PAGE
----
Lapas attēli

Returns from 159 people
Total no. quarts canned

Average per person

147 Loss by spoilage due to faulty operation or equipment, not to method

257 Insufficient information as to cause of spoilage 97

Total loss 1.1% or


5. Fair Exhibits The scope of the Fair Exhibits this year was greatly broadened from that of last year. The exhibits were prepared by the Extension Service in cooperation with the State Council of Defense and the Committee of Food Supply and the State Leader served on the Food Exhibit Committee. The Food Exhibits covered the following lines of food conservation:

1. A War Kitchen illustrating the housekeeper's shelves of substitutes for wheat, sugar, and animal fats was arranged as one exhibit and demonstrations of wheatless and sugarless breads and cakes were given all thru the day at the various fairs.

2. Cereal Exhibit, much of the material being supplied by the Connecticut Agricultural Experiment Station.

3. Sugar Exhibit showing ways of conserving sugar thru use of substitutes.

4. Cottage Cheese and Milk Exhibit where demonstrations were given daily in uses of cottage cheese.

5. A month's rations for War Workers and the weekly ration for a family of five.

6. Canning Kitchen where the steps of the cold pack process of canning were shown and where marmalades and jellies with sugar substitutes were demonstrated.

Photographs were made of every exhibit and descriptive text was compiled to be of use in future exhibits.

Suggestions for small fair exhibits were sent to Home Demonstration Agents and their chief work during September was to plan and set up exhibits at their local fairs, one of the best of these being that of “The Well Fortified Family,” showing the wide uses of farm products.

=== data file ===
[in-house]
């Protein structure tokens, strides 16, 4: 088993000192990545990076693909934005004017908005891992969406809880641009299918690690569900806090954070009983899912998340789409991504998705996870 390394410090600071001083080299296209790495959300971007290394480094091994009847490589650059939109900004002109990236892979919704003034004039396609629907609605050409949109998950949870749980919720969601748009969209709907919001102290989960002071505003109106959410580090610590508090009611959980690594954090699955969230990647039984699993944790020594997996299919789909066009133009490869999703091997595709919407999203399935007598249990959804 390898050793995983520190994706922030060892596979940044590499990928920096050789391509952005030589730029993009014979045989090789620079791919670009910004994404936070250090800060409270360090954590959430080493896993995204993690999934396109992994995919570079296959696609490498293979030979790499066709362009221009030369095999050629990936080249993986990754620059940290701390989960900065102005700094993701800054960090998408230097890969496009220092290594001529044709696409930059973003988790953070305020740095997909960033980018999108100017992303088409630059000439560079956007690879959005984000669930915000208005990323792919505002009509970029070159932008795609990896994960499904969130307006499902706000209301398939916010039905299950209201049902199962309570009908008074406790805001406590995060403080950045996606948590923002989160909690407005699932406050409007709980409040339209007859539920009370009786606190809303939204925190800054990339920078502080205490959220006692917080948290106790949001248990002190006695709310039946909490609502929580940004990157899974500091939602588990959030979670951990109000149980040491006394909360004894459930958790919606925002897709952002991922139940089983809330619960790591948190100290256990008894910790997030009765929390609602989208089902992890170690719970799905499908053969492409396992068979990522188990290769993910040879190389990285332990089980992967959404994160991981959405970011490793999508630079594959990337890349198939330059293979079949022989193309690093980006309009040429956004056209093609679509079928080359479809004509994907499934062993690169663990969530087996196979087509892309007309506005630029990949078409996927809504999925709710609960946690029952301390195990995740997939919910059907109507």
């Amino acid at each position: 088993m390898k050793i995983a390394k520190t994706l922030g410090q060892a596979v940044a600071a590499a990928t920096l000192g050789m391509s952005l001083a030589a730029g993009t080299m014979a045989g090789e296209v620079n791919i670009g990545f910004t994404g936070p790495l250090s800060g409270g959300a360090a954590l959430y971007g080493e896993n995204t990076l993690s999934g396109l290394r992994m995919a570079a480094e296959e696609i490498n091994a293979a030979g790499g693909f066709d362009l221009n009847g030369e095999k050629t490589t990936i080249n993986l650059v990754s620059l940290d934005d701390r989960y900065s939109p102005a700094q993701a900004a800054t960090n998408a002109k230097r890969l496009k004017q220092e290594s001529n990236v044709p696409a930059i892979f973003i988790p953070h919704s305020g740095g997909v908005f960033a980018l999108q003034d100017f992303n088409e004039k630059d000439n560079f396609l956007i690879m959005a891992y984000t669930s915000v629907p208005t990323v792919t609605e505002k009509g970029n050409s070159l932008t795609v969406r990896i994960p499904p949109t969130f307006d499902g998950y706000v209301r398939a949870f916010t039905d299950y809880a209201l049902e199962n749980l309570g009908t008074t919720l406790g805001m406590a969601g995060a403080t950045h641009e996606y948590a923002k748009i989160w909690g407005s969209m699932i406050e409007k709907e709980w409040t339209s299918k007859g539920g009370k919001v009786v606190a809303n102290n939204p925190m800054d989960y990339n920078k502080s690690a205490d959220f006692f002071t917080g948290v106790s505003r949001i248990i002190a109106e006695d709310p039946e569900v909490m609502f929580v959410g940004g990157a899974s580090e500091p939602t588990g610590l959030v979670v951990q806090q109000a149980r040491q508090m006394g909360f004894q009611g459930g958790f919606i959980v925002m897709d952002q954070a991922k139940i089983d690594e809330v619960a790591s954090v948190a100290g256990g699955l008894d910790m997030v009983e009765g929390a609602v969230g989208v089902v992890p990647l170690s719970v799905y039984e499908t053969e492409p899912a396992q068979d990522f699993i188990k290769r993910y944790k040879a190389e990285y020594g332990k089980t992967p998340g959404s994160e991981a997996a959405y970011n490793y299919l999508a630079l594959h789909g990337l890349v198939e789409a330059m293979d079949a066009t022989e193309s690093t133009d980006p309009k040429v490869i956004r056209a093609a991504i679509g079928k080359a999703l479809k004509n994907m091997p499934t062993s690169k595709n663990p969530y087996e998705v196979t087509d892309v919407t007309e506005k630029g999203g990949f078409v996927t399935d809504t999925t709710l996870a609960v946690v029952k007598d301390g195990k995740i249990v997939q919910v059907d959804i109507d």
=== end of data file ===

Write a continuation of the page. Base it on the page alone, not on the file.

Junior Extension Work
A. J. Brundage, State Club Leader.
Helen Bolan, Assistant State Club Leader.

M. E. Sprague, Girls' Club Leader.
*Harold A. Brundage, County Club Leader, Litchfield County.
*L. M. Johnson, County Club Leader, Fairfield County
*Harold A. Brundage, County Club Leader, Hartford County
*Paul P. Ives, County Club, New Haven County
*Gaylord A. Newton, County Club Leader, Middlesex County

*A. W. Greer, County Club Leader, Middlesex County
*A. C. Sheldon, County Club Leader, Tolland County
*P. L. Sanford, County Club Leader, Windham County (resigned)
*Bertha Hallock, County Club Leader, New London County.

*Employed jointly by the United State Department of Agriculture, Connecticut Agricultural College and the County Farm Bureaus.

The extension work of the College and Farm Bureaus is divided into three general types; work with men, work with women, and work with boys and girls. The Junior Extension Division embraces the work done with boys and girls. This work is done mostly with boys and girls who are conducting some home enterprise and are organized into club groups under leadership.

BOYS' AND GIRLS' CLUBS—Boys' and Girls' club work is not a fad but a State and National Institution supported by State and Federal laws as part of the National program for the promotion of agricul. ture and the improvement of country life.

Club work is an organized system of Extension teaching for young people conducted by means of group meetings, home projects in agri. culture and home economics and practical demonstrations in the field and home. It contemplates the organization of young people into groups called clubs for the purpose of definite work under carefully prepared programs and adequate leadership. From the ranks of club work will be recruited many of the rural life leaders of tomorrow. This is borne out by the fact that twenty-five club members have enrolled for or completed courses at the Connecticut Agricultural College although club work has only been organized for five years in Connecticut an the number of club members who have reached college age is very small.

CLUB PROGRAMS-A club's seasonal program includes regular meetings, with discussions and demonstrations, summer field days and club festivals, exhibits and achievement days.